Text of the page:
Turning Lake Victoria water hyacinth into healthy animal feed [VIDEO]

As many people watch water hyacinth take over Lake Victoria, Jack Oyugi has found a way of turning the pesky weed into a valuable product.

Hyacinth on the lake.

Shiny, well-piled bales of dried water hyacinth welcome you to Biofit production plant at Kendu Bay, Homa Bay County.

 Biofit is an agribusiness enterprise, focusing on solving animal feed challenge and environmental problems by  incorporating water hyacinth in animal feed products.

Water hyacinth has been a menace to residents living along the shores of Lake Victoria, especially those who depend on the lake for fishing. Now, Jack Oyugi, an entrepreneur, has come up with an innovative solution.

Oyugi, a biotechnologist, is using water hyacinth to produce chemical-free animal feed such as hyacinth livestock cake, dairy meal, poultry mash, fish pellets, and pig mash, among others.

“We look forward to the management of water hyacinth in African lakes and restoration of lake productivity. We also hope to create job opportunities and raise living standards of our smallholder farmers,” says the 27-year-old entrepreneur.

But what motivated him to come up with such a solution? Oyugi says that in 2012, while working in Mombasa, he tried coming up with alternative types of animal feeds. His initial idea was to try hydroponics— the process of growing plants in sand, gravel, or liquid, with added nutrients but without soil—but he found it too costly.

Born and raised in Homa Bay, Oyugi understands quite well the problem affecting the community and since he used to watch cows feed on this weed during the dry spell, he decided to learn more about it and find out whether it could make good quality animal feed.

 As he was carrying out research in 2016, he managed to come up with a viable solution. To make the hyacinth feed, the process involves harvesting the raw water hyacinth from the lake, cleaning and drying it, homogenisation, melting, chelating (binding ions and molecules) and cooling.

“A fully produced biofit (the substance produced when the hyacinth has been processed) is safe and healthy for animals to feed on owing to the rigorous production stages it undergoes. It is free of any synthetic hormones or boosters that are normally added to animal feeds during production”.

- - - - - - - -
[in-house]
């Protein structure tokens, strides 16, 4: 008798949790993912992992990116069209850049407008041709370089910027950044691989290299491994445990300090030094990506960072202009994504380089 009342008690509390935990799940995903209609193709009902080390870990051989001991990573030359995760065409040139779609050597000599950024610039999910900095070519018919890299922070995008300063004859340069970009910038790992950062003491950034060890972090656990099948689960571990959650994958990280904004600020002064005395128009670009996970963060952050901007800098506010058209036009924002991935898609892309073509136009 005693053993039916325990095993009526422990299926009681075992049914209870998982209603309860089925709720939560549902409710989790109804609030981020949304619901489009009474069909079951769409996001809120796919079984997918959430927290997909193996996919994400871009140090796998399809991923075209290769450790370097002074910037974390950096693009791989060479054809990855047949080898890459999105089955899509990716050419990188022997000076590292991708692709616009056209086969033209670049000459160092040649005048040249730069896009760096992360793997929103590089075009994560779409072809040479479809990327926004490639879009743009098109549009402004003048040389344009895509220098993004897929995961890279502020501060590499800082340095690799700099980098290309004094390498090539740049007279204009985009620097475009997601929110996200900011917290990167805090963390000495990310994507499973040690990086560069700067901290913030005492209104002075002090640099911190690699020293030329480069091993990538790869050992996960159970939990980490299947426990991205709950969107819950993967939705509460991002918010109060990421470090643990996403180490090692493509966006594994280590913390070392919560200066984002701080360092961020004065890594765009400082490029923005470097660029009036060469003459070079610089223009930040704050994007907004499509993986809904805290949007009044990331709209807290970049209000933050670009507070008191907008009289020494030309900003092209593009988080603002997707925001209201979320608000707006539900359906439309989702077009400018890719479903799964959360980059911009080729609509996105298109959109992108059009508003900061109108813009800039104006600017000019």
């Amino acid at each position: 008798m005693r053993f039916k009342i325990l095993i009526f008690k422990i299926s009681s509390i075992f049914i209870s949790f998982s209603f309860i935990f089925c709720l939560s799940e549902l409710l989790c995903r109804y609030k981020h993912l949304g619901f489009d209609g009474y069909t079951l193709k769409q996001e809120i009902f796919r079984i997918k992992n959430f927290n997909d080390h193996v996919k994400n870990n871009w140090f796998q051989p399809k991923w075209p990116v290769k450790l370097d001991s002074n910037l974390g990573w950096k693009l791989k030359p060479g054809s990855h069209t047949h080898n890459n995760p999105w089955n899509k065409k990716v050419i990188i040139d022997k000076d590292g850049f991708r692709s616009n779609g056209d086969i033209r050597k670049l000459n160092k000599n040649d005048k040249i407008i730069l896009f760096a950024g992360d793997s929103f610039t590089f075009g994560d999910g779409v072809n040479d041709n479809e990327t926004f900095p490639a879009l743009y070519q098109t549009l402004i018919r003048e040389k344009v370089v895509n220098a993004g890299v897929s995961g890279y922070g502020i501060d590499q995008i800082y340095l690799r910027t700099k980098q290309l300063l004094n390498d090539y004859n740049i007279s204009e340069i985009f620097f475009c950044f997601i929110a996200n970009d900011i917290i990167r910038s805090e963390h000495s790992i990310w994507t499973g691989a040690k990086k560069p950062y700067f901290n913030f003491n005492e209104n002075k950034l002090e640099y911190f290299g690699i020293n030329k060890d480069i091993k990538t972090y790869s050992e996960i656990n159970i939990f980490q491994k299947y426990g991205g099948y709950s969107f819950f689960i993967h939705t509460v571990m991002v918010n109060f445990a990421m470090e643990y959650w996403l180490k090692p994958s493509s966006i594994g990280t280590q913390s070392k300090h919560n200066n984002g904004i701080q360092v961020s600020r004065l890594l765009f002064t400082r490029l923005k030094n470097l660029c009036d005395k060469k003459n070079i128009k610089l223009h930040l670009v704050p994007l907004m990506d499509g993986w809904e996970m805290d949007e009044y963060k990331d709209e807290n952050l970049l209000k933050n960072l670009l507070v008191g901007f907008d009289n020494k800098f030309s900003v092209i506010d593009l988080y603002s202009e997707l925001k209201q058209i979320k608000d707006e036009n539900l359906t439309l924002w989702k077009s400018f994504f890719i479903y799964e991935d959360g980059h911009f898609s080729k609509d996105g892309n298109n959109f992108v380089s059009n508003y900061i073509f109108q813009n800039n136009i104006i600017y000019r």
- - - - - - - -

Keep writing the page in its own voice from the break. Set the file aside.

With the final product, he conducted a few tests at the University of Nairobi before taking it to an international laboratory in the Netherlands for a test that determines whether it was safe for animal consumption.

“We have carried out several international and local laboratory tests on our products and they have been approved as safe for animal consumption,” he says. With this approval, he was ready to share samples with farmers in Homabay.

During the pilot phase, which involved 10 farmers from Meru Central Farmers Association and three from Homabay, he realised that farmers recorded an average 30 per cent increase in production and 20 per cent reduction in the cost of feeding.

In 2017, he partnered with SNV, a not-for-profit international development organisation, working in agriculture, energy, and water, sanitation and hygiene and as a result, he upscaled to reach 1,000 dairy farmers in Meru.

Because of the partnership, Biofit was born and registered.  Oyugi also brought on board three other partners: a veterinarian, a livestock nutritionist, and a crop scientist.  Biofit now consists of eight full-time employees and four casual ones, in addition to the 20 fishermen with whom they work. The enterprise also boosts women’s incomes by hiring them to sun-dry the plant.

He envisions his enterprise as a leading company in Africa, producing single-cell protein feeds for animal and human consumption. He would like to expand beyond Kenya and incorporate more types of organic waste and plants.

His efforts have been recognised by the Tony Elumelu Foundation, where he was mentored, trained, and granted seed capital of Sh100,000 to upscale production in 2017.

He emerged as a finalist at the Sankalp Africa Summit, where negotiations with investors for capital injection of Sh25m in equity are underway.  His innovation emerged the best in Agriculture in the 2017 edition of the Nairobi Innovation Week.

Currently, Oyugi is incubated by Kenya  Climate Innovation Centre (KCIC), where he benefited from the sustainability training organised by KCIC staff, in which they learned how to incorporate concepts such as the Sustainable Development Goals (SDGs) into their business model and supply chain analysis.

The budding entrepreneur advises the youth not to let the fear that someone will steal their idea hold them back because sharing ideas with other people helps you grow.

“Young people tend to think that if they tell someone their idea, it will get stolen. However, if you do that, you might die with it. Therefore, try to do whatever you can with your idea, however small it might be”



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